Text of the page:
On Dec 29, the Shen­zhen city gov­ern­ment an­nounced at 5:40 pm in a brief news con­fer­ence that the city would con­trol the num­ber of new au­to­mo­bile reg­is­tra­tions, as do Beijing and Shang­hai, to ease traf­fic con­ges­tion.

At 6 pm, almost all auto deal­ers’ stores were or­dered to close by gov­ern­ment of­fi­cials, and po­lice­men ar­rived sev­eral min­utes ear­lier. The Shen­zhen gov­ern­ment claimed ear­lier it would by no means make a sud­den raid, as some other ci­ties in China did, to con­trol the reg­is­tra­tion of new au­to­mo­biles.

It turned out that the Shen­zhen gov­ern­ment’s sud­den at­tack was the most suc­cess­ful one. A big­ger irony is that China’s top leg­is­la­ture an­nounced a day ear­lier that it would re­view the new Leg­is­la­ture Law, which re­quires the gov­ern­ment to find le­gal bases and peo­ple’s support for all of their poli­cies, rules and ac­tions con­cern­ing the pub­lic in­ter­est.

In 2011, the Shen­zhen gov­ern­ment drove off 800,000 “risky peo­ple”, mostly un­em­ployed non­lo­cals, in its prepa­ra­tion for the 26th Sum­mer World Univer­sity Games. Shen­zhen used to be syn­ony­mous with re­form and an openingup pi­o­neer in China’s re­cent his­tory, as the first eco­nomic spe­cial zone cre­ated in the late 1970s to tap into re­sources from the West through nearby Hong Kong.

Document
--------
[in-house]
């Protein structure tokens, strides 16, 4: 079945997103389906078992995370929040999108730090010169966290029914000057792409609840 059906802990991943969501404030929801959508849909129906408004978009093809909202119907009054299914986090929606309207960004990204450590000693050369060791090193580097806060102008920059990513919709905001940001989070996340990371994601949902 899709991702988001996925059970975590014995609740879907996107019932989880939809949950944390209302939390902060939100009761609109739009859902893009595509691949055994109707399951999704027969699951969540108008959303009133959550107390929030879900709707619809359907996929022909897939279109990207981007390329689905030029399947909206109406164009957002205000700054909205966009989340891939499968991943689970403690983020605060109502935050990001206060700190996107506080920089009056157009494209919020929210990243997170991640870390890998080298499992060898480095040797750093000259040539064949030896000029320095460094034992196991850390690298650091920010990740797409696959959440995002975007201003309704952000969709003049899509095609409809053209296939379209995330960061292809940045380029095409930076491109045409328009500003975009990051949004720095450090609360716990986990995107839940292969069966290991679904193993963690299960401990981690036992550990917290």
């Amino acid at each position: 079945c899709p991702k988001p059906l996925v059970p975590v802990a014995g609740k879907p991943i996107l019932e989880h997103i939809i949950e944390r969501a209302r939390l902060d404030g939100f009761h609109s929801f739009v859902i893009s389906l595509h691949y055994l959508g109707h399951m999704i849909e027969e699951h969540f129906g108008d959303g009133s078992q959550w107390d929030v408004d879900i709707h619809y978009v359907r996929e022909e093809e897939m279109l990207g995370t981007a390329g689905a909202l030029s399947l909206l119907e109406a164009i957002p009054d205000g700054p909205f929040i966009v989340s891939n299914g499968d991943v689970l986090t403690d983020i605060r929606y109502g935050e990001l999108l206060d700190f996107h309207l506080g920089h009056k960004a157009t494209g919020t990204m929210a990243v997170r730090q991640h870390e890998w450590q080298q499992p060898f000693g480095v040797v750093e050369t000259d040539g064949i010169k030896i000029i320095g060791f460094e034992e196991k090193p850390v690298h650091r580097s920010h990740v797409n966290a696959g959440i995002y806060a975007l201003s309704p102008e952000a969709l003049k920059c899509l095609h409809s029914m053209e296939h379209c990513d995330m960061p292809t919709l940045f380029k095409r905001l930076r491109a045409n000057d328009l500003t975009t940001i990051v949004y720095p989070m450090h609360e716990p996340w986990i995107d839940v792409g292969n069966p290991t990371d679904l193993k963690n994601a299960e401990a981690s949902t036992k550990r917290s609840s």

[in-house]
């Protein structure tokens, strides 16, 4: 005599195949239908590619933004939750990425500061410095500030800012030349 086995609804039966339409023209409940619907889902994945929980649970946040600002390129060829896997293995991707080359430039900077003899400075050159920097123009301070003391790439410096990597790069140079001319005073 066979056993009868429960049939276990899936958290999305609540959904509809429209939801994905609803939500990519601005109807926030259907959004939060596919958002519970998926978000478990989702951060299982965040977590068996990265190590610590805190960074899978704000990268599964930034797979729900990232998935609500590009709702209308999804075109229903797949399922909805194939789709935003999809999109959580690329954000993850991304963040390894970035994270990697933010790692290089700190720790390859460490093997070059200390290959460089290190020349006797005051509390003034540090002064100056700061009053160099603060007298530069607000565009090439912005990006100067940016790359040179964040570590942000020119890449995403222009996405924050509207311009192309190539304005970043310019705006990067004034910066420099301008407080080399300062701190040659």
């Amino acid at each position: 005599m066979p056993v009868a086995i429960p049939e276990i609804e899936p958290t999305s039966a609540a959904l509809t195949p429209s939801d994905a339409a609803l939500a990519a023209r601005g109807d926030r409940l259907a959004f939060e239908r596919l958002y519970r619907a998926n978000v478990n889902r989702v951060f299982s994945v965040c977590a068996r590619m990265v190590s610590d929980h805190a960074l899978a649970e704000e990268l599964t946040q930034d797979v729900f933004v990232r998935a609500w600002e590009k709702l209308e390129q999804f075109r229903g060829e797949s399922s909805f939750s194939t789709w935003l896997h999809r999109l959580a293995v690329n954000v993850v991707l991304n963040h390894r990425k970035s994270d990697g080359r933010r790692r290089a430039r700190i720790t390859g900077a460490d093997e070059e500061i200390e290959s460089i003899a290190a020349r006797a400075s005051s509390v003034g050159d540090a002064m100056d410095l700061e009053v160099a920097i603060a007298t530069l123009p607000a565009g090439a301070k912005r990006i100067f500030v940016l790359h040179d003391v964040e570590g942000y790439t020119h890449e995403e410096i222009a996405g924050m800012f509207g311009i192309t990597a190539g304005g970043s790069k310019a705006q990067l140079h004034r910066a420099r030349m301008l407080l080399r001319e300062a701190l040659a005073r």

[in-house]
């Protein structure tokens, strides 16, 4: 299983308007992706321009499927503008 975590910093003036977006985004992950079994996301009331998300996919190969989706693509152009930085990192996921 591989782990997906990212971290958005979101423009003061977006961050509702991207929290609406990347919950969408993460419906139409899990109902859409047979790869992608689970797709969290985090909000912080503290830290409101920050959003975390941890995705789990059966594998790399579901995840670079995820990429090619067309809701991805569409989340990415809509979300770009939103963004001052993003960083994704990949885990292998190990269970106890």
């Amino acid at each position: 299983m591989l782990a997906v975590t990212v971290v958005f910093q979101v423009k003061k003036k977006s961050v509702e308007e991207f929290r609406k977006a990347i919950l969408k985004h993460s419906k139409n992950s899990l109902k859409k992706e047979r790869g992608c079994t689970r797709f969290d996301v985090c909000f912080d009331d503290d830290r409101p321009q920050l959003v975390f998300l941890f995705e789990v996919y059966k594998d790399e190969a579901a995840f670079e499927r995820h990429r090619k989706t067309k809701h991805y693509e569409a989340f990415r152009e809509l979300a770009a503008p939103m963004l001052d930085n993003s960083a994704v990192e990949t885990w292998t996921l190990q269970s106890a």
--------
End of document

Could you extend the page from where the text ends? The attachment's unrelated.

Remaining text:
Now, the city gov­ern­ment has set a bad ex­am­ple of ig­nor­ing laws and the peo­ple’s in­ter­ests and un­der­mined its own cred­i­bil­ity.

In the past year, Pres­i­dent Xi Jin­ping gave his peo­ple a lot of hope for the fu­ture. For the first time in many years, more and more peo­ple be­lieve a Chi­nese Dream is so close to their own dreams, just as the peo­ple be­lieved dur­ing Deng Xiaop­ing’s ear­lier re­form.

Xi started the bold­est re­form in almost all needy ar­eas, car­ried out the harsh­est an­ticor­rup­tion cam­paign since the 1970s, and more im­por­tantly, he started build­ing the na­tion, so­ci­ety and the mar­ket ac­cord­ing to the laws of things, not thoughts or the­o­ries of any other great men. Xi firmly be­lieves that the peo­ple he serves are the ones, with their in­no­va­tion and hard work, who will shape the fu­ture of China, not a pow­er­ful gov­ern­ment.

But there re­mains a big gap be­tween what the peo­ple en­counter in their lives and what Xi promised to them. Not long after Xi de­liv­ered his New Year’s wishes to the peo­ple, on Dec 31, 36 peo­ple died and dozens more were in­jured in a stam­pede dur­ing a gath­er­ing wait­ing to ring in the new year in the Bund of Shang­hai, a model city in China claim­ing to be a fu­ture a global cen­ter city.

This year will be the most dif­fi­cult for Xi since he took power in 2012, be­cause he and his col­leagues must turn many re­form plans and prom­ises into prac­tice and re­al­ity for the peo­ple. It is time to show his ex­ec­u­tive power and abil­ity.


A home­owner climbed to the roof of her house on Anyuan Road in Shang­hai in Novem­ber 2014 to pre­vent its de­mo­li­tion, be­cause the gov­ern­ment can­not meet its obli­ga­tion of mov­ing her back to the site of her old house in the fu­ture.